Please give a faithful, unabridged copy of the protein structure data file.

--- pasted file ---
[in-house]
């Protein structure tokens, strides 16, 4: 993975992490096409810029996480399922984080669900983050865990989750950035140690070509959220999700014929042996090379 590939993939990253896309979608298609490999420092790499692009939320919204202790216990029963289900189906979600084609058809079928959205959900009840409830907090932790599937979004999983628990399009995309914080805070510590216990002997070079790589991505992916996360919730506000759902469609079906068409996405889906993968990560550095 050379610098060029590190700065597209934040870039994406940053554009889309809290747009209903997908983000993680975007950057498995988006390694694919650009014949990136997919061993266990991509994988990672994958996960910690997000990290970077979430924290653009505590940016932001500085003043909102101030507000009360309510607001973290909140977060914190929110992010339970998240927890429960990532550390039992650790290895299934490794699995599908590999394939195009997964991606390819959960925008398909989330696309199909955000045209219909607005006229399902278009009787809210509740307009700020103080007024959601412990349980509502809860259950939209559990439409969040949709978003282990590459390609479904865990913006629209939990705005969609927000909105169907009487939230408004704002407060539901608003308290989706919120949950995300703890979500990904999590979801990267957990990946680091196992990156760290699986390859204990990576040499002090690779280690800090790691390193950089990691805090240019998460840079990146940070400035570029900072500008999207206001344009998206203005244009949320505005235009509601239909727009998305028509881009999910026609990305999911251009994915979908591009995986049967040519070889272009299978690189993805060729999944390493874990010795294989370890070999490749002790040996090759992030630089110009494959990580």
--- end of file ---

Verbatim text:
[in-house]
């Protein structure tokens, strides 16, 4: 993975992490096409810029996480399922984080669900983050865990989750950035140690070509959220999700014929042996090379 590939993939990253896309979608298609490999420092790499692009939320919204202790216990029963289900189906979600084609058809079928959205959900009840409830907090932790599937979004999983628990399009995309914080805070510590216990002997070079790589991505992916996360919730506000759902469609079906068409996405889906993968990560550095 050379610098060029590190700065597209934040870039994406940053554009889309809290747009209903997908983000993680975007950057498995988006390694694919650009014949990136997919061993266990991509994988990672994958996960910690997000990290970077979430924290653009505590940016932001500085003043909102101030507000009360309510607001973290909140977060914190929110992010339970998240927890429960990532550390039992650790290895299934490794699995599908590999394939195009997964991606390819959960925008398909989330696309199909955000045209219909607005006229399902278009009787809210509740307009700020103080007024959601412990349980509502809860259950939209559990439409969040949709978003282990590459390609479904865990913006629209939990705005969609927000909105169907009487939230408004704002407060539901608003308290989706919120949950995300703890979500990904999590979801990267957990990946680091196992990156760290699986390859204990990576040499002090690779280690800090790691390193950089990691805090240019998460840079990146940070400035570029900072500008999207206001344009998206203005244009949320505005235009509601239909727009998305028509881009999910026609990305999911251009994915979908591009995986049967040519070889272009299978690189993805060729999944390493874990010795294989370890070999490749002790040996090759992030630089110009494959990580």